As the famous phrase goes, “Chicks dig the long ball.”
While that may be very true, what’s most often overlooked in the game of baseball is overall spectacular defense.
The most noteworthy defensive plays are often made by the athletic and talented shortstops of the game, which feature some of the best range in the field, combining their skillset to make diving plays, backhanded stops or the ever-so-famous jump and throw maneuver.
So who are the most spectacular and flashy of the shortstops in today’s game? Certainly, there’s a varied opinion – but specifically, here’s a countdown of my top ten:
For those that want to accuse Gonzalez of being overrated with his defense, I give you this little nugget: he was acquired by the Boston Red Sox not once, but twice for a pennant chase. If you look at the guy’s career hitting statistics, you will know it’s not for his bat.
He’s not going to give you any of these acrobatic hops, jumps or flashy moves, but what Everett does give you is nothing but consistency with his glove. Backhanded, diving or routine – if it’s within reach, Adam Everett is gobbling that grounder up.
Two things keep this guy from being near or at the top of many lists under this category. First, most of his playing career was with the Pirates, where he got limited exposure. Second, he’s been an injury prone player throughout his career – but when he’s on the field, talk about some spectacular defensive playmaking.
From time to time, the speedy Reyes can get a little careless, trying to make an acrobatic play. However, his speed allows him to get to balls that many other shortstops can’t – eventually leading to some highlight reel defensive plays. His near top ten fielding percentage at shortstop in 2008 is further proof that Reyes does in fact have moments of brilliance.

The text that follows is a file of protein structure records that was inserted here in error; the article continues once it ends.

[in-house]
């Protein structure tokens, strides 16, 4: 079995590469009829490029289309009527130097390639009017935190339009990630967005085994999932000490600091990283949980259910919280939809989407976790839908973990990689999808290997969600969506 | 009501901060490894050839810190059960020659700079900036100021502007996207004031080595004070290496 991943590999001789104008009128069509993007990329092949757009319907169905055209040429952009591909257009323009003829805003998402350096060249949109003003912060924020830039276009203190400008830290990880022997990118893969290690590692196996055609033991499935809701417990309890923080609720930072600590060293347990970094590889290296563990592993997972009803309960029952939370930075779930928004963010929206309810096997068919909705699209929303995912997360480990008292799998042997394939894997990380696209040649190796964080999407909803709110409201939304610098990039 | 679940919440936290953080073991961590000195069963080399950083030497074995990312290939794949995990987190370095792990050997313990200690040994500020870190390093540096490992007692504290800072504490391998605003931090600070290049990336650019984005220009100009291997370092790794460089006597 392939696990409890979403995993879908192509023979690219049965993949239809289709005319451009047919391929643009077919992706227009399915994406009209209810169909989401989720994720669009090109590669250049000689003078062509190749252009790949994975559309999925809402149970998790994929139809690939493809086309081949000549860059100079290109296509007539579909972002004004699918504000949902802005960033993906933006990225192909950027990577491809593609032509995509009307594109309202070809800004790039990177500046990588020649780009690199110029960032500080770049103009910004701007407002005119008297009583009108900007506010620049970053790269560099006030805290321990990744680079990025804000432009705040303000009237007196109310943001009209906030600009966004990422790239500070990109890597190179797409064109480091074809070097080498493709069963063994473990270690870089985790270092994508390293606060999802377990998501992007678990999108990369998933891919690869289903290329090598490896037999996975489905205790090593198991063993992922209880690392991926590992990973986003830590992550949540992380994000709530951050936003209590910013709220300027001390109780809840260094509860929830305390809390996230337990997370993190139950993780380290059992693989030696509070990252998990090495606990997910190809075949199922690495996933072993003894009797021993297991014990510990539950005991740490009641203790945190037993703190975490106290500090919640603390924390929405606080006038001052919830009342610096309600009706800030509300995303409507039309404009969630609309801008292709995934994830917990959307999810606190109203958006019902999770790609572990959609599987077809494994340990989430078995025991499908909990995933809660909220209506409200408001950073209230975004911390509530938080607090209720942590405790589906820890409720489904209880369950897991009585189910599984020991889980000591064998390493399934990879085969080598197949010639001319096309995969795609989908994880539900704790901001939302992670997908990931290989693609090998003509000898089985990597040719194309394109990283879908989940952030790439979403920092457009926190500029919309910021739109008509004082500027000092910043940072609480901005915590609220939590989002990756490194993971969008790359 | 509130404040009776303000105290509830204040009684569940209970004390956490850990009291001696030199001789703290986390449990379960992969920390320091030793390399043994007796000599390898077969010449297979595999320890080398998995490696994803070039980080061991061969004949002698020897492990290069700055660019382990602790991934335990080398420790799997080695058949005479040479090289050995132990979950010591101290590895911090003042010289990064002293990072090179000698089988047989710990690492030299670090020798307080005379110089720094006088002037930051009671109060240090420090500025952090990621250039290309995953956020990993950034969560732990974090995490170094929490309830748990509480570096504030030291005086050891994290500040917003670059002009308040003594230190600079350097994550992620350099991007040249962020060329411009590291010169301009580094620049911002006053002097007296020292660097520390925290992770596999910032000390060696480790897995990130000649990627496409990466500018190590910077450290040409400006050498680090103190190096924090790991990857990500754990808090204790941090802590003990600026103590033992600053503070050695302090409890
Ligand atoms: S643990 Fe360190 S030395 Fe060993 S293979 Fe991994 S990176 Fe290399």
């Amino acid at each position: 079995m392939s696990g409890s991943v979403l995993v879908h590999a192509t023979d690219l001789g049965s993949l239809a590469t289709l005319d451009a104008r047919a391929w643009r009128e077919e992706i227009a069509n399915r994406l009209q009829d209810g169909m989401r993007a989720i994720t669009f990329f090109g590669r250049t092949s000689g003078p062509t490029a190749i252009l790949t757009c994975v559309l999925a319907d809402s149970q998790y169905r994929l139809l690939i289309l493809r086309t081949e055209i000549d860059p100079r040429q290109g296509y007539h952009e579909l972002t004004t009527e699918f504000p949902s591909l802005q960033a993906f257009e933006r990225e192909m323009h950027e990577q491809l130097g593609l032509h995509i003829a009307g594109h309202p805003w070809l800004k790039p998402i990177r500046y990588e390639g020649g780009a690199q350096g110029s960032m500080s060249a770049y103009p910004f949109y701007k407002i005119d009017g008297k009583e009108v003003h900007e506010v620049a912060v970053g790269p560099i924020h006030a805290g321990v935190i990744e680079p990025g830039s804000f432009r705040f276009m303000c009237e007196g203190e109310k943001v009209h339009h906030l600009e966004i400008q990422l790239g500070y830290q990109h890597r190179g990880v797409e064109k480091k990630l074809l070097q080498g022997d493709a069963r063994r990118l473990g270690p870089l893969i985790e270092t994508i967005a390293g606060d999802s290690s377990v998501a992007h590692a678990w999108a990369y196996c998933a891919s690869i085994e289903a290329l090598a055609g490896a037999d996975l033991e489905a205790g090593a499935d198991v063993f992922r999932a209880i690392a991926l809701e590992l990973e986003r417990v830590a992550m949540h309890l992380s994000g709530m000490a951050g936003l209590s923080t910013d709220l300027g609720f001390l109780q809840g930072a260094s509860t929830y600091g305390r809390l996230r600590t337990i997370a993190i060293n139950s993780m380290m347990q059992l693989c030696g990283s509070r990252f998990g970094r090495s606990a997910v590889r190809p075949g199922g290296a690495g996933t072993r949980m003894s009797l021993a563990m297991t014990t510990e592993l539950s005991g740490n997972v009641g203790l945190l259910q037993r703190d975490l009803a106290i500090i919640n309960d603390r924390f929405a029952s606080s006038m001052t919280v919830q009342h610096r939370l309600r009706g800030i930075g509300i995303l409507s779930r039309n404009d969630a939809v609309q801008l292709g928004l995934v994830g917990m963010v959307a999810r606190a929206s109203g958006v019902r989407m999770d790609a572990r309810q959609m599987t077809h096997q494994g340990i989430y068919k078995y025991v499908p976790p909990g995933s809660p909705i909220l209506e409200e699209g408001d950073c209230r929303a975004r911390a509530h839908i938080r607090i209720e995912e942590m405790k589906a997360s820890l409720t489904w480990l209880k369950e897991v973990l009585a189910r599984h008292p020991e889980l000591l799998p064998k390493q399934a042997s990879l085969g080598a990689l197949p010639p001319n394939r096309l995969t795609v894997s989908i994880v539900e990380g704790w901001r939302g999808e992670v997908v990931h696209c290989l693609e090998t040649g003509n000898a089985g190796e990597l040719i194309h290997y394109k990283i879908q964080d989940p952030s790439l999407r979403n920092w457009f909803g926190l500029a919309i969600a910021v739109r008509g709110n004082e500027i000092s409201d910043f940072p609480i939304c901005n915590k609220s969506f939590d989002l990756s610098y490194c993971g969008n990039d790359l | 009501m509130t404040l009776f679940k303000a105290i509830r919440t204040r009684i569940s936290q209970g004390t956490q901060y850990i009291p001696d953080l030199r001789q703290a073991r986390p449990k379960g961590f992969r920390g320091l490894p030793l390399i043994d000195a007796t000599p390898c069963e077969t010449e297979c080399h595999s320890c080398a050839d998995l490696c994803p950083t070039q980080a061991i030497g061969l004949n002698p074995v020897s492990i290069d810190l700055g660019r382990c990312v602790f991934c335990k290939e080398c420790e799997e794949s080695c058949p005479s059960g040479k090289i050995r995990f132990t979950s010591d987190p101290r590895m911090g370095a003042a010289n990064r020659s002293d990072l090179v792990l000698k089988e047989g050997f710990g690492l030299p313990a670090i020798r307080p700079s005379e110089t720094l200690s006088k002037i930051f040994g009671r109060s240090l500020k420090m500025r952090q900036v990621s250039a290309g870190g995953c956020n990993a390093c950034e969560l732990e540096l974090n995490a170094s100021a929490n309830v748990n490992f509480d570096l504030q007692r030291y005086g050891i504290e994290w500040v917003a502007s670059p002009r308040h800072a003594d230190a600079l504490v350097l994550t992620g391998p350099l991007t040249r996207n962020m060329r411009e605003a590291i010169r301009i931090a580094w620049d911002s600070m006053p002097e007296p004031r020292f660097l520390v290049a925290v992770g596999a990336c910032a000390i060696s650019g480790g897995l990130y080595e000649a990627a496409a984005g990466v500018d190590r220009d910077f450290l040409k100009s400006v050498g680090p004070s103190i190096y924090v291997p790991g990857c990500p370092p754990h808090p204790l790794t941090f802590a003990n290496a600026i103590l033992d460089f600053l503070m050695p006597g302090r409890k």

Scutaro has been a steady glove for years in the AL East, most recently signing with Boston for this year. You know what you get with Scutaro, and that’s a bat at the bottom of the lineup that can add streaky production, coupled with a plus glove that will certainly help a pitching staff keep runs off the board.
Often overlooked due to his quiet bat, Izturis continues to earn starting jobs because of his glove. The Orioles shortstop is a model of consistency, finishing fourth in the majors in fielding percentage at the position over the last two seasons.
Many gloss over him in favor of some of the flashier players like Reyes or Jeter – but on the contrary, Tulowitzki is quite the defender – finishing 1st among major league shortstops in fielding percentage in 2007 and 2nd last season.
He isn’t just the captain… he’s fearless, too.
Even the biggest Yankees hater in all the land should appreciate Jeter’s hustle – most notably the time he dove into the stands face first, sacrificing his body to try and record an out. That flash and fearlessness alone bumps him up this list significantly.
At the ripe old age of 43, some may not even realize that Vizquel is still active in the majors. While it’s somewhat of a utility role now in Chicago, Vizquel still can flash the glove. The 11-time gold glove winner – second only to Ozzie Smith – will go down as one of the best defensive shortstops in history, and still belongs on this list until he decides to retire.
It’s a tad extreme to refer to him as a modern day Ozzie, but Rollins has won the National League gold glove three straight years, all while peppering in a significant amount of flashy plays, coupled with being a fiery player, offensive weapon and a speedy leadoff man.